Submitted Successfully!
Thank you for your contribution! You can also upload a video entry or images related to this topic.
Ver. Summary Created by Modification Content Size Created at Operation
1 + 2993 word(s) 2993 2021-09-13 10:20:37 |
2 format correct Meta information modification 2993 2021-09-22 10:45:21 |

Video Upload Options

Do you have a full video?


Are you sure to Delete?
If you have any further questions, please contact Encyclopedia Editorial Office.
Liu, H. Relationship of Leadership and Envy. Encyclopedia. Available online: (accessed on 07 December 2023).
Liu H. Relationship of Leadership and Envy. Encyclopedia. Available at: Accessed December 07, 2023.
Liu, Hongda. "Relationship of Leadership and Envy" Encyclopedia, (accessed December 07, 2023).
Liu, H.(2021, September 15). Relationship of Leadership and Envy. In Encyclopedia.
Liu, Hongda. "Relationship of Leadership and Envy." Encyclopedia. Web. 15 September, 2021.
Relationship of Leadership and Envy

This is the theoretical basis of our analysis below. In organizational behavior, the personal traits (character) and decision-making behaviors of leaders are usually the hotspots that scholars pay attention to. In the retrieved literature, it is not difficult to find that a leader’s personality characteristics (e.g., narcissism), leadership behavior style (e.g., disruptive and transformational), leadership–member relationship (LMX), leadership work environment (e.g., corporate culture), etc., are all research perspectives developed by scholars.

envy leadership bibliometric review binary relationship dual-track theoretical model

1. Introduction

With the increases in social mobility and proximity (Lu et al. 2013), the legitimacy of interests and the fairness of institutions have gradually become important psychological demands of people. The social comparisons brought about by the gaps in benefits and systems trigger people’s emotional evaluations and produce complex emotional states of negative cognition. The rapid development of psychology and interpersonal relationships has resulted in this kind of psychological experience—i.e., envy—attracting widespread attention in academic circles. The research on envy is based on psychology and is enriched by the diversity of the audience, the diversification of subject areas, and the complexity of psychological activities, and it has characteristics that are atypical for psychological research: envy can be managed autonomously, and even can be determined by others and the external environment. Through reasonable guidance and intervention, envy can be used as an “office tool” to shift the dual extremes of continuous emotional variables—the theory of envy is harmful to the theory of beneficial envy. Envy can be destructive or can lead to promotions, and it also has the functional role of guiding the development of people’s hearts and organizations.
At present, many documents have explored all aspects of envy-driven activities, which deeply reflect the occurrence, reaction mechanism, and external behavior of envy (Fu 2010). However, in general, such research still follows the research paradigm of psychology, without considering the combination of envy and the environment and new functions of envy given by the times. In fact, envy appears more in the workplace these days and has a turbulent influence on interpersonal relationships and the atmospheres of offices, e.g., it can promote hatred for power and wealth. This puts higher demands on organizational leadership and mechanisms for the redirection of envy. Analyzed at the macro level, such as national and regional governance, envy is a subjective emotional behavior of the led or controlled subject, triggered by the unbalanced nature of their rights and interests, under the control of coercive power. Even in the game of central and local governments, envy can be significant and lead to regional differences in governance, not to mention the narrow space of psychological confrontation that is the workplace, where the relationship between leadership and envy will be even stronger (Liu et al. 2021). This article integrates the views of the predominant literature and sorts out the research content and developmental stages of envy-linked activities based on a leadership perspective. Herein, we analyzed the lack of existing research, the emotional connotations of envy in the organizational environment, and the internal mechanism that affects interpersonal behavior; additionally, we revealed the key path for effective leadership that uses the positive aspects of envy. We also constructed an overall theoretical framework and put forward the dual-track theoretical hypothesis of envy-linked activities from the perspective of leadership.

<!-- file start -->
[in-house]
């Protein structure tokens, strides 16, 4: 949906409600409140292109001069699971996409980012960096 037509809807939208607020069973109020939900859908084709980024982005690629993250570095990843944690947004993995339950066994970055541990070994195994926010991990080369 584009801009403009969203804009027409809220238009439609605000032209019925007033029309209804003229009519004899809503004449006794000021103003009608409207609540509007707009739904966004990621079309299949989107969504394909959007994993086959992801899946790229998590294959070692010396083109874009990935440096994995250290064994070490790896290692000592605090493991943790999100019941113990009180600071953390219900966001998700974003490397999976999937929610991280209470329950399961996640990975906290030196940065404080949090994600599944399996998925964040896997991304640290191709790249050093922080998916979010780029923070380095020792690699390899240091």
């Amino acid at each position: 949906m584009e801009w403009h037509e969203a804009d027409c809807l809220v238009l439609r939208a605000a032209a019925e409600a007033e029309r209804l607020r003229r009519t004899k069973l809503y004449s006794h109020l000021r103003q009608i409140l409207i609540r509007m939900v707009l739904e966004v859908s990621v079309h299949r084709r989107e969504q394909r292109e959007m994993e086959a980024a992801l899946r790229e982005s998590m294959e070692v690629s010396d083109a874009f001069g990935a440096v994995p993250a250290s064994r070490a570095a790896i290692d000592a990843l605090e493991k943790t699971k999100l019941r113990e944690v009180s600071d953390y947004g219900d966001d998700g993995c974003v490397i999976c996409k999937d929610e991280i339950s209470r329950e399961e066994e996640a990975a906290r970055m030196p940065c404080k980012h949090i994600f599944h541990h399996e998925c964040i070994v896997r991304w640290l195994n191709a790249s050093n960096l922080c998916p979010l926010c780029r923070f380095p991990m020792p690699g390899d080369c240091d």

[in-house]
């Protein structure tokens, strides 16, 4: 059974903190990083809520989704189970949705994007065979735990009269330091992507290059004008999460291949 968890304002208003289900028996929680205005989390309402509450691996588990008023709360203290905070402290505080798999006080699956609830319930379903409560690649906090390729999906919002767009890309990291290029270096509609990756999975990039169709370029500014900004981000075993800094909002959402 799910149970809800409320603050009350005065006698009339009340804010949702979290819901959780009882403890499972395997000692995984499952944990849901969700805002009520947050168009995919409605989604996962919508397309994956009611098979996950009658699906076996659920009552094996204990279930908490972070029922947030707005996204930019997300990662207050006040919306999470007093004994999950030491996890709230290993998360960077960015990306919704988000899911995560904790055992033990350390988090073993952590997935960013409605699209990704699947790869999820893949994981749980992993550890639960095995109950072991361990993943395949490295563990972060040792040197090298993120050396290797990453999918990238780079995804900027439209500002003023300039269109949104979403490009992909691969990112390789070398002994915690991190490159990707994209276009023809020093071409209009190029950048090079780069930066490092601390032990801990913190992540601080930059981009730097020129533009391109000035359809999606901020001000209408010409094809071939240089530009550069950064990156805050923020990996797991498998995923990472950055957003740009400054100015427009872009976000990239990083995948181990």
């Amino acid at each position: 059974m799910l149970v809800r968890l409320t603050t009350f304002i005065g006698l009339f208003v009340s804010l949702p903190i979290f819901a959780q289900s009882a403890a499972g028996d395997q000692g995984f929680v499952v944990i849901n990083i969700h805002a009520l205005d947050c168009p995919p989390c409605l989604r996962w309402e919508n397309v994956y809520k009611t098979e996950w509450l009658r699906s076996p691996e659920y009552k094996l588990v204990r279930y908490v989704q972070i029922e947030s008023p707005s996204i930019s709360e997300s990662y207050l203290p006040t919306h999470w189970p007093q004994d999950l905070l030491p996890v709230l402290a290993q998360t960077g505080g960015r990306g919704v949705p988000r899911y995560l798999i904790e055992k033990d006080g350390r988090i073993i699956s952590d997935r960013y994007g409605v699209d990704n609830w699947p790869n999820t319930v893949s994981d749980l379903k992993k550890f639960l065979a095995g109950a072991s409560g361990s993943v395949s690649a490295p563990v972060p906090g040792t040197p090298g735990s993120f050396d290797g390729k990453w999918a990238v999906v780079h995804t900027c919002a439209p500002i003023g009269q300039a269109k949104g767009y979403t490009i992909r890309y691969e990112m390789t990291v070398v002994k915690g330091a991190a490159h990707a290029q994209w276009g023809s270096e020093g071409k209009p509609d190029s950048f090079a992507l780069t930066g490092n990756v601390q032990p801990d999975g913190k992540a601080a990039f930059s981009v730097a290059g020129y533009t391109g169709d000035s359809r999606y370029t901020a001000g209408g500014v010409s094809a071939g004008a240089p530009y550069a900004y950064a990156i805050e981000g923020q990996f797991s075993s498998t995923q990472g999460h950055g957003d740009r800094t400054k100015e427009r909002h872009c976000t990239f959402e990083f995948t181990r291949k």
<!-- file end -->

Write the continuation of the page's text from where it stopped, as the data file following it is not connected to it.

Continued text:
This paper’s literature review and inherent analysis of envy, leadership, and the workplace (particular environments) allow for the following research objectives:
  • From the conceptual level: (1) To further clarify the difference between envy and jealousy, the work environment and workplace climate are clarified to shape the particular concept of envy (Salovey and Rodin 1984). (2) A clear conceptualization of leading and leadership, extending the noun attribute of the concept to the verb state, i.e., an analysis of leadership activities in dynamic behavior and their impact on the work environment (Hupka 1984). (3) To pay particular attention to the workplace, identify its specific properties and heterogeneity with other social environments (Silver and Sabini 1978).
  • At the theoretical level, the essential theoretical foundations and empirical thinking on envy, leadership, and the workplace are sorted out and summarized by previous authors, from which the potential relationships between the three are summarized, and the intersection areas or interweaving points of findings are clarified. Ultimately, this paper lays the foundation for the literature synthesis and the organization of ideas utilizing measurement.